An interesting study on Americans’ attitudes regarding inequality and wealth distribution has been making the rounds recently. It highlights once again the ideology problem that plagues any attempt to reconstruct left/social democratic/socialist/whatever politics in the U.S.
The researchers asked survey respondents to choose between three unlabeled pie charts representing the social structures of three different societies — a fictional society with wealth equally distributed between five quintiles; the actual wealth distribution in the U.S., the most unequal country in the industrialized world; and the actual income distribution in Sweden, the most egalitarian country in the industrialized world (the researchers used Sweden’s income distribution because it represented a clearer contrast with the wealth distributions in the fully equal society as well as the U.S.; Sweden’s wealth distribution, though more equal than the U.S.’s, is heavily tilted in favor of the top quintiles). Overall, 92% of respondents chose Sweden as their ideal wealth distribution, an overwhelming preference that was prevalent in every demographic group, including the rich and self-identified Republicans.
Respondents were also asked to estimate their perception of the current wealth distribution in the U.S., and unsurprisingly, they thought that it is much more egalitarian than it actually is. They estimated that the top quintile receives 59% of the wealth rather than the 84% it actually claims. They also reported a desire to see the top quintile receive only 32% of society’s wealth and moreover agreed that the wealth that they currently control should be redistributed to the lower quintiles of the income distribution.
It would be tempting to read these results and conclude that Americans really do want to live in a social democracy, and that all we have to do is go out there and organize them. If only it were so simple. As the researchers note, just because a huge majority of Americans might respond favorably to wealth redistribution when asked to respond to a limited survey doesn’t mean that they will actually be disposed to do anything to actually make it happen. People might be operating under false assumptions as to the sources of wealth inequality and the best ways to deal with it — I wouldn’t be surprised if a significant portion of Americans thought that we could have an ideal wealth distribution if only all of those poor, lazy slobs out there got off the couch and worked for it.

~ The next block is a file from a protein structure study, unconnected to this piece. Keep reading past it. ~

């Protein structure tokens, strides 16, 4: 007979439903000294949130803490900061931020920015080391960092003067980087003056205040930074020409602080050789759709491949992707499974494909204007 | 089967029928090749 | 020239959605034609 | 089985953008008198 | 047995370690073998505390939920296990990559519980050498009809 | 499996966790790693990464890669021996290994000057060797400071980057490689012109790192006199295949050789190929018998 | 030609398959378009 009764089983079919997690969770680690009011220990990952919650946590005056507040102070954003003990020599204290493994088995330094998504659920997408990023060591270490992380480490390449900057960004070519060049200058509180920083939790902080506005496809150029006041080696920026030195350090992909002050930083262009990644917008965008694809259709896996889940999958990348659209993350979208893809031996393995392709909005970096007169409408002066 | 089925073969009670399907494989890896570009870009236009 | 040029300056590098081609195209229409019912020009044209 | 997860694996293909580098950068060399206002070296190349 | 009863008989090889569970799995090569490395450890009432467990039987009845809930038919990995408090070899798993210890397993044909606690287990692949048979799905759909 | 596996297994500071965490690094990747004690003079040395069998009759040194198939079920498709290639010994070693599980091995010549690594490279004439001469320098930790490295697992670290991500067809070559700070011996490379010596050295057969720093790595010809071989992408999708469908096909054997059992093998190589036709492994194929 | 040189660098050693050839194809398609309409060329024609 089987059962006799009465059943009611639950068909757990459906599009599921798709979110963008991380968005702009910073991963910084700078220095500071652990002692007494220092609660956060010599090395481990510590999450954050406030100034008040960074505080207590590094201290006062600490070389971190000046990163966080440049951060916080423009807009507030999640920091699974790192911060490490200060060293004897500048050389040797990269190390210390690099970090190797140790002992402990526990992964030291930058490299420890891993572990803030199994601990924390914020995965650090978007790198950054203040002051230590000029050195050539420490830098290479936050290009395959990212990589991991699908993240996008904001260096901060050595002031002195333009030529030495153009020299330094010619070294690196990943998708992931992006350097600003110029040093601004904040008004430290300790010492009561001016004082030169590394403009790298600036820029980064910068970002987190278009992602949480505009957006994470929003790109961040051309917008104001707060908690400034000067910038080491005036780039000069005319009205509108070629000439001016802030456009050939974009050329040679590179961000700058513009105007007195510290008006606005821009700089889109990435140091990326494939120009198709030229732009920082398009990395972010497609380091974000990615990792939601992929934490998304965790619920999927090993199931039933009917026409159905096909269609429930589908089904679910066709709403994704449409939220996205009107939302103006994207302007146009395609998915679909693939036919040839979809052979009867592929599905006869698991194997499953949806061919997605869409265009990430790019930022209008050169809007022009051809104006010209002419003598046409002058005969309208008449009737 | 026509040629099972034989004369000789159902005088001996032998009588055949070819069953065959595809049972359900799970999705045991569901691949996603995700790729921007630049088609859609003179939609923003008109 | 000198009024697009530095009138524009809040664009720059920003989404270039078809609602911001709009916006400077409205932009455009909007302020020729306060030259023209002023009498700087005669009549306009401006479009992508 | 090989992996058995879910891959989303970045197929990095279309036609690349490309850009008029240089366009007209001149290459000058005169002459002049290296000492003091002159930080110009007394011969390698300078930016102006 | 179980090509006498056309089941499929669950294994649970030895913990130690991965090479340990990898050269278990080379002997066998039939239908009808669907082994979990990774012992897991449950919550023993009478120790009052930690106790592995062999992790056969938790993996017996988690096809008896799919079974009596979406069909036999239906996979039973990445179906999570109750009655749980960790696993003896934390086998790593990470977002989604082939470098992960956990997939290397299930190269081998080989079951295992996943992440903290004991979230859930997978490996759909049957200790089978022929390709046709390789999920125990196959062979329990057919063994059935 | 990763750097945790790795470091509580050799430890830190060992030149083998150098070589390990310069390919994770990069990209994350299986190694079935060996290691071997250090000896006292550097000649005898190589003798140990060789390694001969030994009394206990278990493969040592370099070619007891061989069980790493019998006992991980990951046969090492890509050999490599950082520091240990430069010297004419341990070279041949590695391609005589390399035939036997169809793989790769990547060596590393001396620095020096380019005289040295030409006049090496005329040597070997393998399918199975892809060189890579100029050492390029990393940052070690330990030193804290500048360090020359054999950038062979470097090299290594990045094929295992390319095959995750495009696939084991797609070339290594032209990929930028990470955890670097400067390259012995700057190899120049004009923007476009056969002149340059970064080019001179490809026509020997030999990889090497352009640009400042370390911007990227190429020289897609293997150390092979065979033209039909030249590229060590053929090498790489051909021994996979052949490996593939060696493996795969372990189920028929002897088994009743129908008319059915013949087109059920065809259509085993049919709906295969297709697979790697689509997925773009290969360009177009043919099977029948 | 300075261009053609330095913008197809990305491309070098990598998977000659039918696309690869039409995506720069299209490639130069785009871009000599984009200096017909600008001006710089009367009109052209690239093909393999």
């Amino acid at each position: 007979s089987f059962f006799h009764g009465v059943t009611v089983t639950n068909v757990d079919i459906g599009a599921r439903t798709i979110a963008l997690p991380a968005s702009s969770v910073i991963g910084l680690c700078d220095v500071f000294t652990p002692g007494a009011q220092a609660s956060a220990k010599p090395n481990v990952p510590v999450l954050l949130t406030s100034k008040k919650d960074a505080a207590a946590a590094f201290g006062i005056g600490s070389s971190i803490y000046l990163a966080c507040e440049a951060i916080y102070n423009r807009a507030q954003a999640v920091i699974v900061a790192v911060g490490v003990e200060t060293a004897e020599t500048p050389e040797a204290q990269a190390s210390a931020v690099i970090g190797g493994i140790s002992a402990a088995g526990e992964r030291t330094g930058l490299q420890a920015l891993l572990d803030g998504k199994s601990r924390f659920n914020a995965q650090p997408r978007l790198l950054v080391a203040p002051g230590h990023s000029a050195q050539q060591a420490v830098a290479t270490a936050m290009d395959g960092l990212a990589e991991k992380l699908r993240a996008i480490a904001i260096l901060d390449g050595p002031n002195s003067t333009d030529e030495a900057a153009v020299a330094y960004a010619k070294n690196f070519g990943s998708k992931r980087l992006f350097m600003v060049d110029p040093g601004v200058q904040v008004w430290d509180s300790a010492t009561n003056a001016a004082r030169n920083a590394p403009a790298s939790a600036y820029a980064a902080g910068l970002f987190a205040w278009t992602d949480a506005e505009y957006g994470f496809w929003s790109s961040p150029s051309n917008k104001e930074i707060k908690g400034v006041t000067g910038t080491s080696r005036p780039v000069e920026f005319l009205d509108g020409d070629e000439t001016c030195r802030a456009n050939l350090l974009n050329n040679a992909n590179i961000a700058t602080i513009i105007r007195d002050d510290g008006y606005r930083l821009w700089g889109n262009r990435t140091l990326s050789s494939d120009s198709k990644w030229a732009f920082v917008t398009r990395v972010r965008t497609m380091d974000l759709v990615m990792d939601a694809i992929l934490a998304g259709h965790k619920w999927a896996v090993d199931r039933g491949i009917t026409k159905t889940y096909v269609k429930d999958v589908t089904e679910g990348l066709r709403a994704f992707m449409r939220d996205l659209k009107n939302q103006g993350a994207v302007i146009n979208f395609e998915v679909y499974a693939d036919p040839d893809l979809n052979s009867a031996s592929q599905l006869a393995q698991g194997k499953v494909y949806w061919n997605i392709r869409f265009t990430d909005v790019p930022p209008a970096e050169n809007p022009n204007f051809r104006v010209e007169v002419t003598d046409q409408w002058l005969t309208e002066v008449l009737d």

In the language of academic political science, Americans tend to be ideologically conservative and operationally liberal. As has been long observed, there is a massive disconnect between Americans’ conservative assumptions about how society works (or should work) in an abstract sense and their fairly liberal attitudes toward specific questions of public policy, especially on domestic issues. The $64,000 question for those of us who don’t want to live in a country where the top 1% of society sucks up almost all of the spoils is how — and even whether — we can break that deadlock. As I’m inclined to believe that ideological commitment almost always trumps even the most incontrovertible wonkery, we’re not exactly operating from a position of strength. Millions of Americans are motivated by bone-deep, bedrock beliefs about the world that tend to be immune to even their own specific policy preferences in all but the most peculiar political situations. The right is operating on an inherently more favorable terrain in which their ideological categories — the market, the work ethic, individualism, and all the rest of it — resonate with many Americans’ instinctual understandings of the ways of the world in a manner that many of our categories simply do not. I’m not saying it’s impossible for the left to gain a hearing for its vision, because in certain periods in the past — the 1930s and the long 1960s specifically — it has done so. I just become uneasy when poll data is marshaled to argue that we can have a better society if we just go out there and organize the latently social democratic masses. If things were that straightforward, we’d be living in Scandinavia West by now.
At this moment, the prospects for attacking the ideology problem don’t look very good. Even if large majorities of Americans hold progressive positions on a range of policy questions, it’s not like there’s a mass-based organization out there that could potentially mobilize such opinion (paging the labor movement!). Nor is there a vehicle for representing these views in the electoral system, especially when the Democratic leadership seems to have read the midterm election results as its cue to destroy public education and the last vestiges of the New Deal. In one of those ironies of history, the starting point for a left in a time of budget cuts and catfood commissions might be the adoption of a Tea Party cri de coeur that perfectly captures the schizophrenia of American politics — “keep your government hands off my Medicare!” There’s more wisdom in it than we first thought.
Chris Maisano is a member of the Young Democratic Socialists New York City chapter. He studied at Rutgers and Drexel University and currently works as a librarian at a large public library branch in Brooklyn. This article was first published in The Activist on 27 November 2010 under a Creative Commons license.